The need for a new governance system

December 04, 2022

The society needs sharing of powers among state functionaries, civil society, and the private sector

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he Pakistani society is currently faced with multi-dimensional conflicts and crises. It seems that the problems faced by the people are multiplying every day. These include, but are not limited to, large-scale poverty, prevalence of extreme social attitudes resulting in terrorism, economic problems, child sexual abuse, honour killing and bloody feuds.

The state, its apparatus and its institutions have not addressed these conflicts in a satisfactory manner despite the commitment and desire among many of its functionaries to rise to the challenge. For instance, the state has been able to defeat the religious terrorist groups like the Taliban but not to control extremism and intolerant behaviours that have persisted among the clerics and the youth, even professionals like doctors, lawyers and teachers.

An important factor in this failure to address conflicts and crises in Pakistan is the top decision-makers and implementers of these decisions. The conflicts and crises are not unique to Pakistan. Many societies and states are experiencing or have experienced similar problems.

Most states today have developed mass societies whose problems are non-traditional and complex. Mass societies are developed on the basis of impersonal and need-based social interaction. These societies are mostly urban and peri-urban and have large memberships requiring institutionalised, instead of personalised, conflict resolution and need-fulfillment mechanisms. This, in turn, calls for a new kind of governance unlike the conventional governance system and structures.

Some scholars call this approach “new governance. The very term, governance, became a household word when in the 1970s and 1980s many hierarchical states failed to address the issues and problems of most of the people in their territories and take care of their basic needs. Consequently, people started losing faith in the state. The focus then shifted from the government to governance.

Pakistan’s political parties and politicians did not adopt the new governance. All our politicians, including the former prime minister Imran Khan, have been living in the past. Every government has been pointing time and again towards its past ‘achievements’. Additionally, Khan has been making loud noises about the allegations of corruption against Bhuttos and Sharifs.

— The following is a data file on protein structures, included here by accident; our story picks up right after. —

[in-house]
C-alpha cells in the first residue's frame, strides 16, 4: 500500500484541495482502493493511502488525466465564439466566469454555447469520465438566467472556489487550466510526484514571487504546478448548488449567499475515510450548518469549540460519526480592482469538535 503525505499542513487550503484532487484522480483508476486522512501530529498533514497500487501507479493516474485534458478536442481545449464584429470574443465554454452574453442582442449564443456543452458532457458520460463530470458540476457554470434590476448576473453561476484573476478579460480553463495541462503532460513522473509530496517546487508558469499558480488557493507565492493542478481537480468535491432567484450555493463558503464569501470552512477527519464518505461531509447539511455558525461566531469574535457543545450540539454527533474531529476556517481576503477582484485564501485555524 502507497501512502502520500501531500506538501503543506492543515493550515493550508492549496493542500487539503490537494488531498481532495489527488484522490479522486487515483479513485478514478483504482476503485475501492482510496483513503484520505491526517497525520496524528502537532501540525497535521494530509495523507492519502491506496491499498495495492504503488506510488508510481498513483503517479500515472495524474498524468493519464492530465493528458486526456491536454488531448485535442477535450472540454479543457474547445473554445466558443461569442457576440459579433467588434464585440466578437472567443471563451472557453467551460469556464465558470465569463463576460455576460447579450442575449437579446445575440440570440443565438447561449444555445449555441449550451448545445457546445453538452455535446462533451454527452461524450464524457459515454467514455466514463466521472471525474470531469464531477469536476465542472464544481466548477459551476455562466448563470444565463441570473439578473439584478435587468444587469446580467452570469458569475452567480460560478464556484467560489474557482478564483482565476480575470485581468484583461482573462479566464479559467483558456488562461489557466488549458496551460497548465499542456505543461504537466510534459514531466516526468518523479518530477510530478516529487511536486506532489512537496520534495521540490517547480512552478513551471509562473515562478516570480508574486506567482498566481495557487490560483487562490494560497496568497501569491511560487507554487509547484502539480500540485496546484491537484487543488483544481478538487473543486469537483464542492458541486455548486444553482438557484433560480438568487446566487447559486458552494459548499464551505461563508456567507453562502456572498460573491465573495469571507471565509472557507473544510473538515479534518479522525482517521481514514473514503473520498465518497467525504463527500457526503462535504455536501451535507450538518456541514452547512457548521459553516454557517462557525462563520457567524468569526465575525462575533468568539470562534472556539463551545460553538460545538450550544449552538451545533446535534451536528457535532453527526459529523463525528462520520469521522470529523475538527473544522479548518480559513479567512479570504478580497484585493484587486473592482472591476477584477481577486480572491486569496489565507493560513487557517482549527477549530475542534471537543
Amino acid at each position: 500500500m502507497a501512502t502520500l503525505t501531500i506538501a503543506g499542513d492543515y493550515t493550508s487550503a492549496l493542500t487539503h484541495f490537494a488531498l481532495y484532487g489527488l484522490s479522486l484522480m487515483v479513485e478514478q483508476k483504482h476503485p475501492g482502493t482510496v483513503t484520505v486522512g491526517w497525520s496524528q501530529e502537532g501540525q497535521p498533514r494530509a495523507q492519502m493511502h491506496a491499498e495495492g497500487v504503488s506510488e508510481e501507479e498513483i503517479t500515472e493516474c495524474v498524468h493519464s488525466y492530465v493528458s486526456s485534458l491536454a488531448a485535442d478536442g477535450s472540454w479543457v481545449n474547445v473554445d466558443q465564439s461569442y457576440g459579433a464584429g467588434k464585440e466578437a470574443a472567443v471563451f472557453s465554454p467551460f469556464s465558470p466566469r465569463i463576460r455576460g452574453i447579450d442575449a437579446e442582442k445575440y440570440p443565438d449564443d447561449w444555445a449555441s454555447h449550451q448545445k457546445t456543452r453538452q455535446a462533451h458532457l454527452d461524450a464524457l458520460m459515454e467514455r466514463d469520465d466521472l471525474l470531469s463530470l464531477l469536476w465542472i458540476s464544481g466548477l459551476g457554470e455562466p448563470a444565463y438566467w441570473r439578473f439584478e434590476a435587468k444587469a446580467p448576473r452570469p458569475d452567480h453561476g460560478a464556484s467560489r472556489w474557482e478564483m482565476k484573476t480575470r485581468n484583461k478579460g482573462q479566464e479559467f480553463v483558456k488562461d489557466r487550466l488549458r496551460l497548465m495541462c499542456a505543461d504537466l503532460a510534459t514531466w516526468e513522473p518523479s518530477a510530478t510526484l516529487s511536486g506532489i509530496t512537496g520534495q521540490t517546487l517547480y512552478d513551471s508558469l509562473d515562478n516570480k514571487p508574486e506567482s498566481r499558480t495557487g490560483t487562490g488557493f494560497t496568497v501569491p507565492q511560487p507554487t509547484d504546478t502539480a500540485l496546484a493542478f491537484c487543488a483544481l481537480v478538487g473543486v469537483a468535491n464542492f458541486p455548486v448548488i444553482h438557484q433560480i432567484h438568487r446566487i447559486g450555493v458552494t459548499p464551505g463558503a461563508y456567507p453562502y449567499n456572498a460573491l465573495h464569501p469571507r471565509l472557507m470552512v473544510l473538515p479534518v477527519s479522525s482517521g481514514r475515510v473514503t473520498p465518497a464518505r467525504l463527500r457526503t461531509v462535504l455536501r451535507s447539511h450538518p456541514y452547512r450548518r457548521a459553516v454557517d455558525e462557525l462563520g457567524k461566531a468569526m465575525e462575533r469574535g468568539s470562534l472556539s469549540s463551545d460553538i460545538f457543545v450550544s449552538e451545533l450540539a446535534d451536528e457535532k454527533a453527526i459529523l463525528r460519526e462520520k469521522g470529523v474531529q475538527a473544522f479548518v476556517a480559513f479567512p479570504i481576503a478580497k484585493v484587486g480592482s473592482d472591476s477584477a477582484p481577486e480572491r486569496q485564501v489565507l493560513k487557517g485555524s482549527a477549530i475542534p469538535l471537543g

The new approach to governance values the system and structure of the governing apparatus. To an extent, it has been able to address the policy demands. Our governments have ignored this aspect of governance.

The new approach to governance values the system and structure of the governing apparatus. To an extent, it has been able to address people’s demands. Our government has ignored this aspect of governance. There is no doubt that history is important and without addressing the historical wrongs one cannot make progress. However, the state and the government have found themselves incapacitated to cleanse the Augean Stables. This is due to the focus on the traditional approach to governance.

The problems faced by the Pakistani society, or for that matter any society, need a holistic, multi-jurisdictional and networked approach. For instance, the issue of unemployment among the youth cannot be addressed by the Ministries of Finance and Economic Affairs acting alone. Rather, the education, social welfare, youth affairs, economic affairs and foreign affairs ministries, governments at the local level as well as the civil society and private sectors have to work together to address it.

Such networking to address the needs of the people is at the heart of the ‘new governance’ approach. This approach is non-hierarchical, unlike the conventional approach to governance, our politicians and civilian bureaucrats steeped in the old thinking and behaviours relying on a chain of command and authority have been reluctant to adopt it. Resultantly, the issues and problems have remained unresolved. In fact, we are seeing the social issues and problems multiply.

The new governance approach is not acceptable to some civil servants because it requires them to share their authority and powers with other stakeholders. These shareholders include the private sector, non-for-profit voluntary organisations and the market. The society needs this sharing of powers among state functionaries, civil society and the private sector for resolution of its conflicts, solution to its problems and fulfillment of its needs.


The writer is a political economy and security analyst and a governance and public policy practitioner. He can be contacted at razamzaigmail.com



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